Nonsuicidal Self-Injury among Adolescents: A Training Priority for Primary Care Providers

Authors


  • We would like to thank Jessica Barnes from the Children, Youth, and Family Consortium, University of Minnesota Extension for her help administering the survey and managing responses.
  • This study was funded in part through contracts from the Minnesota Department of Human Services. The first author's time was partially supported through funds from the Healthy Youth Development Prevention Research Center, University of Minnesota, Cooperative Agreement Number 5U48DP001939 from the Centers for Disease Control and Prevention (PI: Resnick). The findings and conclusions in the article are those of the authors and do not necessarily represent the official position of the Centers for Disease Control and Prevention.

Address correspondence to Lindsay Taliaferro, Department of Health Sciences, School of Health Professions, 505 Clark Hall, University of Missouri, Columbia, MO 65211; E-mail: taliaferrol@health.missouri.edu

Abstract

Primary care providers were surveyed to determine how prepared they feel to address nonsuicidal self-injury (NSSI) among adolescents, their interest in training on NSSI, and factors associated with routinely asking about NSSI when providing health supervision. Participants included family medicine physicians (n = 260), pediatricians (n = 127), family nurse practitioners (n = 96), and pediatric nurse practitioners (n = 54). Almost 50% felt unprepared to address NSSI, and over 70% wanted training in this area. Overall, relative to other areas of mental health care, clinicians felt least prepared to address and wanted more training on NSSI. Just 27% reported they routinely inquired about NSSI during health supervision. Factors associated with routinely asking about NSSI were identifying as female (OR = 2.37; 95% CI = 1.25–4.49), feeling better prepared to address NSSI (OR = 1.51; 95% CI = 1.04–2.20), and more frequently using a psychosocial interview to identify adolescents in distress (OR = 1.23; 95% CI = 1.02–1.48). Teaching clinicians to assess NSSI within a psychosocial interview may increase screening for and identification of the behavior among adolescents in primary care.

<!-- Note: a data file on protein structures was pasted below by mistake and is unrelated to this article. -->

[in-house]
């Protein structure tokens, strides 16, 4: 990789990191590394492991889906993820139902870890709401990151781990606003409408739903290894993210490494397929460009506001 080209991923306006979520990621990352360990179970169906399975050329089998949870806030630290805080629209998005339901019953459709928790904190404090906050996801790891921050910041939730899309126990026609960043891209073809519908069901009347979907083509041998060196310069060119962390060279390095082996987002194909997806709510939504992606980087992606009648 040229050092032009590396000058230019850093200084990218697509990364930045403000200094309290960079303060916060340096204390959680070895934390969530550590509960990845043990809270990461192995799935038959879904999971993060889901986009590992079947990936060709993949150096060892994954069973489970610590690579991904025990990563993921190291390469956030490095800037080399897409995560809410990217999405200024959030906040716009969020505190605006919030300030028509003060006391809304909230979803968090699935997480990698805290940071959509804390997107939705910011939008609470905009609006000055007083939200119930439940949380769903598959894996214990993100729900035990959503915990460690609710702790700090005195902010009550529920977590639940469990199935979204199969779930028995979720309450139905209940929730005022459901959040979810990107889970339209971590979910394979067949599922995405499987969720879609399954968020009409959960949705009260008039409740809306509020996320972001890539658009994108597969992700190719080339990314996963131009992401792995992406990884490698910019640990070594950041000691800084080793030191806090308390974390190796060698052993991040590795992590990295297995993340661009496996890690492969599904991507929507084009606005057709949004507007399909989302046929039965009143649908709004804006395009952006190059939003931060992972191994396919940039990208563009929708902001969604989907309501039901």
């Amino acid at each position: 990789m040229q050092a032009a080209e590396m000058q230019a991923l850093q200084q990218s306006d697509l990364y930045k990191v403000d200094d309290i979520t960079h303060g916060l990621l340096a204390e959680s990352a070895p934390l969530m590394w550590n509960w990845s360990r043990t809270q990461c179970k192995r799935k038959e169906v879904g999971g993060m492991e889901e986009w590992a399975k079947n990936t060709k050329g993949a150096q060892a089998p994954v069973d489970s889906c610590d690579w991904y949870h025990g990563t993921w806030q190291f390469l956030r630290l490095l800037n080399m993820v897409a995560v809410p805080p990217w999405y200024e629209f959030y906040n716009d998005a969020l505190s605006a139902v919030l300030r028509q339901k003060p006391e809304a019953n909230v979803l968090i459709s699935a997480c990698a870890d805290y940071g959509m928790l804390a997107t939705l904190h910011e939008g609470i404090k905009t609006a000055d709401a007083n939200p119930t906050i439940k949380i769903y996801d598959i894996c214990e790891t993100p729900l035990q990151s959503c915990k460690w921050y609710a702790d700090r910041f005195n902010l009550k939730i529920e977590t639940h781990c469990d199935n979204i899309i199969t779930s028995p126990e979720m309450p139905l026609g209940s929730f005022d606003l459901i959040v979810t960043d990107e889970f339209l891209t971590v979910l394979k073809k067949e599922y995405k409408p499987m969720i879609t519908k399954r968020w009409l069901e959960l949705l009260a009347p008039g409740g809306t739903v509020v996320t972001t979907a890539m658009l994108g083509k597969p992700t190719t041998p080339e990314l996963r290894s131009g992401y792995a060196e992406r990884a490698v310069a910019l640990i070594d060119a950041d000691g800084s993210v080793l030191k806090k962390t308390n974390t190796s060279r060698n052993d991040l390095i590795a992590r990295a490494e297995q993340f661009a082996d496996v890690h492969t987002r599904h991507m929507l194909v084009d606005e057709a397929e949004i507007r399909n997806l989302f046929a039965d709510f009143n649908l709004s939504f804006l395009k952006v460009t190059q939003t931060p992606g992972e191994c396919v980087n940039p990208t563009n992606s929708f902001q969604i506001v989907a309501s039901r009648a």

Ancillary